The auction came as the Mountain Kingdom explores how to ensure diamond mines are at least 51 percent-owned by locals, which will include the entry of small-scale miners into the sector.
Lesotho’s diamonds are usually auctioned in Antwerp, Belgium. Buyers from as far as the Netherlands and Israel were joined by those from neighbouring South Africa and locals at the inaugural auction.
Launched by Deputy Prime Minister Mathibeli Mokhothu, the auction sold off diamonds collected from the public and those confiscated by the police in recent months. Of the 493 diamonds auctioned, 140 were voluntarily handed over by the public while 353 were confiscated by the police.
The government offered an amnesty from November 2020 to March 2021 to anyone in possession of undocumented diamonds, allowing them to hand the gems over without fear of prosecution. The auction was held from May 27 to 29.
Mining Minister Serialong Qoo said all revenue from the confiscated diamonds would be forfeited to the state and proceeds from gems voluntarily handed to the government would be paid into the holders’ bank accounts.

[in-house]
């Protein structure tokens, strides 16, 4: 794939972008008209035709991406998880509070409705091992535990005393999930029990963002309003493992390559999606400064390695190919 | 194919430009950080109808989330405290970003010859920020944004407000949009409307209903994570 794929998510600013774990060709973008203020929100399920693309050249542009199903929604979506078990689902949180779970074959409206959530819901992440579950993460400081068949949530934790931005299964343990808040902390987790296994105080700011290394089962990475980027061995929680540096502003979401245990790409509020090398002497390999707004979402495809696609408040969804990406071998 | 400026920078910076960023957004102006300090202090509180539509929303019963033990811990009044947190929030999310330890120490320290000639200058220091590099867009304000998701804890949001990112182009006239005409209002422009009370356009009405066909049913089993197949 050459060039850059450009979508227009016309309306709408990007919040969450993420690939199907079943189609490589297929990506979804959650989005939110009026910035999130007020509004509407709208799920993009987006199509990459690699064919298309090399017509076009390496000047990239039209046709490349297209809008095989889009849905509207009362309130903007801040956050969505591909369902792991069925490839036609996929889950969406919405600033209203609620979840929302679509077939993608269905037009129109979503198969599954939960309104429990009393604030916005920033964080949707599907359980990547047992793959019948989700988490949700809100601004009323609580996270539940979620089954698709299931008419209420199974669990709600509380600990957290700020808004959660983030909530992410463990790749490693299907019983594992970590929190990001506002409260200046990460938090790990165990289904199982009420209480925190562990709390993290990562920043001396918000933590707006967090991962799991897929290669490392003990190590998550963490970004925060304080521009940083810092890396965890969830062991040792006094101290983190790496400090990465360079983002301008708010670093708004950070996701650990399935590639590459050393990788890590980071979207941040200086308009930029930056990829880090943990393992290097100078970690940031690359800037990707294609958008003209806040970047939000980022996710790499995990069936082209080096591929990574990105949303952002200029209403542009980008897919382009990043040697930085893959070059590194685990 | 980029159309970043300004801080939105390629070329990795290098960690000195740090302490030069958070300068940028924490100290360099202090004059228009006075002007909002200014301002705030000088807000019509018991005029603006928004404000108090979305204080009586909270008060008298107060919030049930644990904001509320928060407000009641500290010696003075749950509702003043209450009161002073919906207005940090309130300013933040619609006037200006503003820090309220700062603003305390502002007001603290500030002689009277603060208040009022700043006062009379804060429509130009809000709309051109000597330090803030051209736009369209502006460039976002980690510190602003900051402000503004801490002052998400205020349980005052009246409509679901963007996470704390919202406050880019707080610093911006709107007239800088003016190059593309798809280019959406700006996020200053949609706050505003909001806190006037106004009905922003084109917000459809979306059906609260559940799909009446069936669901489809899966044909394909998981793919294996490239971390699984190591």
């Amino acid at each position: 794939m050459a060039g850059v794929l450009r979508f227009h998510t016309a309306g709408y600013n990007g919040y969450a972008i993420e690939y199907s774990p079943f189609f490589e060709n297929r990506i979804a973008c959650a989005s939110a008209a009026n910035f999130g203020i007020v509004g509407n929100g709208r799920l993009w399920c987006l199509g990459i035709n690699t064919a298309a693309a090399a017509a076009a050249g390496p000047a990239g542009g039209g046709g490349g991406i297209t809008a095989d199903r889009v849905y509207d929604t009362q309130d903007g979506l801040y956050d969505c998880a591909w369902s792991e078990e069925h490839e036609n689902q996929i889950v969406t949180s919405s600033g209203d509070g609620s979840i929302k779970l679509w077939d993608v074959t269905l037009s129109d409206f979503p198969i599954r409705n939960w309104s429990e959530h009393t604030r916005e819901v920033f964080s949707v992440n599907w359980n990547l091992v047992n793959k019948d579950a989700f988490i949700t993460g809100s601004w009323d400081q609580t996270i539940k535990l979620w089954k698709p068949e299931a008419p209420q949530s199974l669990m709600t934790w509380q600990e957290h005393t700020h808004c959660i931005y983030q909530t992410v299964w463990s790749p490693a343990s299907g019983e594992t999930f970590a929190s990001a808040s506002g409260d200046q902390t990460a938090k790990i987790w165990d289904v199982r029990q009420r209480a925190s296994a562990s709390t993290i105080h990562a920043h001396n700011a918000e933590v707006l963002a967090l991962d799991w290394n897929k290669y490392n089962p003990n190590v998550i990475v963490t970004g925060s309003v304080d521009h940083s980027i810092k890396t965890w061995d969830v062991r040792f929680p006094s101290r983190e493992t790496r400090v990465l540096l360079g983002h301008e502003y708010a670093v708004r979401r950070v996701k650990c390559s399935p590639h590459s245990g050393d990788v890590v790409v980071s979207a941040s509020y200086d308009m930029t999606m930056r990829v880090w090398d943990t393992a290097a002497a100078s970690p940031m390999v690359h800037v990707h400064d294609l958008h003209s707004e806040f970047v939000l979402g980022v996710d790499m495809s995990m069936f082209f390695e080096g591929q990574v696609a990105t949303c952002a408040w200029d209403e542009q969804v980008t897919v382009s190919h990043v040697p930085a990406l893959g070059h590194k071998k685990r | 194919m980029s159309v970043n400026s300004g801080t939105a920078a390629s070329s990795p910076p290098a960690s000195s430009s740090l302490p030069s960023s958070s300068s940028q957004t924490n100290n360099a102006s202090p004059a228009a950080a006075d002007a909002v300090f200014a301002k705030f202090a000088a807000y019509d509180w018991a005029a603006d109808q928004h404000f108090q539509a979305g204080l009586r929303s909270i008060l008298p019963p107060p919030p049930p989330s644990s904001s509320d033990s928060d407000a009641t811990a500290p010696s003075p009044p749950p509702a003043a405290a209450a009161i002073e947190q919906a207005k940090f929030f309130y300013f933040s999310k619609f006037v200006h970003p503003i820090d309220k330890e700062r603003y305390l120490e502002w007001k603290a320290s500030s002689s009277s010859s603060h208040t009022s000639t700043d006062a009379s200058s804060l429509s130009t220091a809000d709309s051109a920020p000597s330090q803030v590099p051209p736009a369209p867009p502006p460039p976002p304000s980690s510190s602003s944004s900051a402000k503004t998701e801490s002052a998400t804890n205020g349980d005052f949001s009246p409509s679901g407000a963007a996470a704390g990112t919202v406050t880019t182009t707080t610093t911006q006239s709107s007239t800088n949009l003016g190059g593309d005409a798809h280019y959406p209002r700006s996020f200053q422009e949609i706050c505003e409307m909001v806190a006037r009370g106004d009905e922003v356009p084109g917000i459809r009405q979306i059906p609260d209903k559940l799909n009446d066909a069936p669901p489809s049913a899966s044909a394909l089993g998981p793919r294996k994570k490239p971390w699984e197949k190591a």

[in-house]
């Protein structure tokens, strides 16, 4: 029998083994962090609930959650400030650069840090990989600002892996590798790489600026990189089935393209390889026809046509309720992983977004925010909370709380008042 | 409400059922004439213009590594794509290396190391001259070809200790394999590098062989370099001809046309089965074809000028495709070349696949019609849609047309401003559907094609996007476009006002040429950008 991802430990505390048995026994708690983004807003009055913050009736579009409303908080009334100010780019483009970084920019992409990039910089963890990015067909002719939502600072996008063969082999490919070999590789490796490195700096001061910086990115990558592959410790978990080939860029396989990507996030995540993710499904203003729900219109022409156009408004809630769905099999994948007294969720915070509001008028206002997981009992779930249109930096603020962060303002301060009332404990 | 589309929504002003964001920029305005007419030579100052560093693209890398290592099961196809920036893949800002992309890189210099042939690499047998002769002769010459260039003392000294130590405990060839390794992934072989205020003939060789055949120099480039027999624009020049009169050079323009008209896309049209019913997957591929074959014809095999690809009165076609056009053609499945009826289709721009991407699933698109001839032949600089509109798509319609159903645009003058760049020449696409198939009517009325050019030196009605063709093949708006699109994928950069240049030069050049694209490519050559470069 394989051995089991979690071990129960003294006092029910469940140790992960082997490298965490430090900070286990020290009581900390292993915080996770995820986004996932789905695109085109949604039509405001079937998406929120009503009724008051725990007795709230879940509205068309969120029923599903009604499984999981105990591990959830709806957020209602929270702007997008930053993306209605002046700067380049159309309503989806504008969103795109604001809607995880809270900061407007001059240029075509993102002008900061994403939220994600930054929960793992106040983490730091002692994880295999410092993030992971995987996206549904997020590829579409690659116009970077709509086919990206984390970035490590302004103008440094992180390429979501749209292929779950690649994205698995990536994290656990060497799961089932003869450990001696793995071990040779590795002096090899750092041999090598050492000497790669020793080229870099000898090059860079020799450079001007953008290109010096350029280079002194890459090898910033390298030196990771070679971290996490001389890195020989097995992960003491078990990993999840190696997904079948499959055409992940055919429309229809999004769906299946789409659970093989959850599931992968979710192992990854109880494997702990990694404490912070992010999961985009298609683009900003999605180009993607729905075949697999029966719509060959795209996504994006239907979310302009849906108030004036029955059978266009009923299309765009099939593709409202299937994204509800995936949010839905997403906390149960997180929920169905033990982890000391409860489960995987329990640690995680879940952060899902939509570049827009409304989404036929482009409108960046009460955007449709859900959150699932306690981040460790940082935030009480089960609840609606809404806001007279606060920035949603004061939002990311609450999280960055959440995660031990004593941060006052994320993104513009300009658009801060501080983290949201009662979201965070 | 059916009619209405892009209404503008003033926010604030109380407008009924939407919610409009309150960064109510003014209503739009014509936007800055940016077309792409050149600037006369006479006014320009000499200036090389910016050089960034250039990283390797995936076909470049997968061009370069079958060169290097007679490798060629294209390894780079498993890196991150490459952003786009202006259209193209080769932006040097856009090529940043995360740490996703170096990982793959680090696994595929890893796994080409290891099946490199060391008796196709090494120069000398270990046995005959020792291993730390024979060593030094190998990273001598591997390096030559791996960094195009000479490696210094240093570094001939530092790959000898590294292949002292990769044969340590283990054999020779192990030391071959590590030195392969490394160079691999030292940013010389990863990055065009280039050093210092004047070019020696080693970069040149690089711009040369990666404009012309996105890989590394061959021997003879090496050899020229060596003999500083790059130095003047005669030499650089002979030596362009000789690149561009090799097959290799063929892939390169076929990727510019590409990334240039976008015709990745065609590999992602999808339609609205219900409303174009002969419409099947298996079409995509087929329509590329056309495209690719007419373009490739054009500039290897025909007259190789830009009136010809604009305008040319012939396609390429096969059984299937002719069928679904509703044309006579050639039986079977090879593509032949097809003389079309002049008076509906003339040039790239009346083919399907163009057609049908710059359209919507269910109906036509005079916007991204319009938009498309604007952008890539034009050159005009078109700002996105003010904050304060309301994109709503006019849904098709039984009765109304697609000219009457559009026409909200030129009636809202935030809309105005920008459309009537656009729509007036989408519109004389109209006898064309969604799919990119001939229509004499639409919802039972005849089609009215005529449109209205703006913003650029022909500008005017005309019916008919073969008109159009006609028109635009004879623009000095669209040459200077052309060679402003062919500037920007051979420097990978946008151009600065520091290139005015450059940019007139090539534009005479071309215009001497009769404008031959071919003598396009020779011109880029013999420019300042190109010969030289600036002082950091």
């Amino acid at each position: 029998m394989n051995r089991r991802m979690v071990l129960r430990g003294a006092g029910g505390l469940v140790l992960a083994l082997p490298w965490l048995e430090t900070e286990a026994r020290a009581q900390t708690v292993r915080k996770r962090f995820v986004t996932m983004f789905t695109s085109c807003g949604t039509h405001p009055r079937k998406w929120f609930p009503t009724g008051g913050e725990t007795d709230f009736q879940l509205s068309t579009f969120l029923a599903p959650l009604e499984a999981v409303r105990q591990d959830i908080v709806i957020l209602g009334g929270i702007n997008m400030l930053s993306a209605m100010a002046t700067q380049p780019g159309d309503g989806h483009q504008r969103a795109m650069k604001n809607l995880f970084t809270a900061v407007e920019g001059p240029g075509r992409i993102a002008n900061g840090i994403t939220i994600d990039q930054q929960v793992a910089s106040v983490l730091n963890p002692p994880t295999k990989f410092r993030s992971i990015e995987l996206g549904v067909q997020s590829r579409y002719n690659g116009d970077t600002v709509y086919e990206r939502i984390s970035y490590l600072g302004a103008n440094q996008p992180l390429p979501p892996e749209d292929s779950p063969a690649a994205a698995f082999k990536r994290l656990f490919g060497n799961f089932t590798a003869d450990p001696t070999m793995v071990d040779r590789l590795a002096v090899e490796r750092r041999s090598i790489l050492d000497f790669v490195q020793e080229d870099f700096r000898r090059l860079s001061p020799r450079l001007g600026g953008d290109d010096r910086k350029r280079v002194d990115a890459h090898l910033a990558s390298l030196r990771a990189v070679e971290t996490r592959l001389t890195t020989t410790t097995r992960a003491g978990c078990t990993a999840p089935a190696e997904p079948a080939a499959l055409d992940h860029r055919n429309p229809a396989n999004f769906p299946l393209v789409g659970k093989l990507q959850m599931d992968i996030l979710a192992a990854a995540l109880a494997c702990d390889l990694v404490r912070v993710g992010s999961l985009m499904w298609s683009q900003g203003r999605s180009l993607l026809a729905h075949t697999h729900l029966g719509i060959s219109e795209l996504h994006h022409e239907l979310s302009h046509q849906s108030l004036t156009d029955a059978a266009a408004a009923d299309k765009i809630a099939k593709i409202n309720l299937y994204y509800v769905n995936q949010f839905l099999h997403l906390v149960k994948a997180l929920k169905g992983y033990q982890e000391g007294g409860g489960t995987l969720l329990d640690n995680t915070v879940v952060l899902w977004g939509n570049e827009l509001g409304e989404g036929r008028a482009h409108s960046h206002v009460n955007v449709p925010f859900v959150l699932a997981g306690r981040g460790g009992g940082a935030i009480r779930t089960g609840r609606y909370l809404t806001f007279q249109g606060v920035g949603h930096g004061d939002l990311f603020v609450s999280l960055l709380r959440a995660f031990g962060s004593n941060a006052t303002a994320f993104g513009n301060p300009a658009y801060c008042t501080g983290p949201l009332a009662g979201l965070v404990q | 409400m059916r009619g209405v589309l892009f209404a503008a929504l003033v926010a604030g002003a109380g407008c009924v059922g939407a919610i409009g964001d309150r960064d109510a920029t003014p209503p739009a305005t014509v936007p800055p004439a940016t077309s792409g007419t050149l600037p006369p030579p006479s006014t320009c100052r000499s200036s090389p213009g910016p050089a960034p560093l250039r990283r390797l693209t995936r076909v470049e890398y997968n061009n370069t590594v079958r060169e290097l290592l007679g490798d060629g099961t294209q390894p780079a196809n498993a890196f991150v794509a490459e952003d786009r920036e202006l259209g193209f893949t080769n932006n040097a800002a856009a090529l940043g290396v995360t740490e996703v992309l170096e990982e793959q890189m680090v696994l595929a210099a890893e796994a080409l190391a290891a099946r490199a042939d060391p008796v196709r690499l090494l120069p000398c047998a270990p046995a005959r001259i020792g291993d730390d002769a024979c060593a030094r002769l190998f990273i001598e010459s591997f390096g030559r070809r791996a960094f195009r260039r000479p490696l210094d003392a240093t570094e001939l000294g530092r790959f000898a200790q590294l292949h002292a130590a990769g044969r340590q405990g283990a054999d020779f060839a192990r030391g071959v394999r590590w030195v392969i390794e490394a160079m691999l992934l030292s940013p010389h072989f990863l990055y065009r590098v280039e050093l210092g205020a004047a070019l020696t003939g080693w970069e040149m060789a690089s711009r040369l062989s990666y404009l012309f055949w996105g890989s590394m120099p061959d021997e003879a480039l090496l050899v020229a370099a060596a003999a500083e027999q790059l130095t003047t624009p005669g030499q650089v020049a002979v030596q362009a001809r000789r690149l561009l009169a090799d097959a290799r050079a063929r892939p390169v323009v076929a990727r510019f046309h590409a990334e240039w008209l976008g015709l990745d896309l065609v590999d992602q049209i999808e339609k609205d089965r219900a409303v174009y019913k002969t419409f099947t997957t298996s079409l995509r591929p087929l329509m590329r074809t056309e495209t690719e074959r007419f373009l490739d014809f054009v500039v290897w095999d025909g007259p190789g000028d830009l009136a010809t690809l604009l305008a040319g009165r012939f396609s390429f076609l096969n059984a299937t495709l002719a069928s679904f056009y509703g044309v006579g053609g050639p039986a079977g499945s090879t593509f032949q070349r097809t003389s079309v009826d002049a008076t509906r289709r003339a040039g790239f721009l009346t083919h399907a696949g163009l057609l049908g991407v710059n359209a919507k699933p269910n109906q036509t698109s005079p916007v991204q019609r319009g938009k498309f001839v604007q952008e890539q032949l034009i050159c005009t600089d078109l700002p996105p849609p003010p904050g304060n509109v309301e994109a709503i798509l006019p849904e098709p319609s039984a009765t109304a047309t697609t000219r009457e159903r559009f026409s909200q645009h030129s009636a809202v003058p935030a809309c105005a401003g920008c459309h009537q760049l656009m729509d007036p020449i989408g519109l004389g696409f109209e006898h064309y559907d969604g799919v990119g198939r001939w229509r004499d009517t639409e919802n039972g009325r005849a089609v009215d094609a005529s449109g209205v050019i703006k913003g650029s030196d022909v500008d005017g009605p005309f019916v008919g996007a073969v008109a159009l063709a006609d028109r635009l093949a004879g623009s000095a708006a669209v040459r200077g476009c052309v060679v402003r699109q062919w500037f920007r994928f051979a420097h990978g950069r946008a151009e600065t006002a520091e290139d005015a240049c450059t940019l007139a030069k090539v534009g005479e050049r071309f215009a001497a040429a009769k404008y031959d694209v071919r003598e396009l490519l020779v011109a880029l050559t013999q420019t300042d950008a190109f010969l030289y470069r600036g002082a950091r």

“I am very delighted that this day has finally come after it was initially delayed by the COVID-19 pandemic. This is a big move as parliament has now embraced the idea of letting Basotho mine with their picks and shovels legally,” said Minister Qoo.
Mining Ministry spokesperson Ms ‘Makananelo Motseko this week said a final report on the auction was being compiled and would be made public.
At the auction, Deputy PM Mr Mokhothu said, “We hope this local auctioning will spell the end for illegal diamond dealing as trade will be done securely and legally. This occasion gives me hope that soon, all of Lesotho’s diamonds will be sold in-country and benefit it economically.”
He also said Lesotho should move towards ensuring that at least 51 percent of shareholding in the diamond mines is held locally while investors would hold the remaining 49 percent.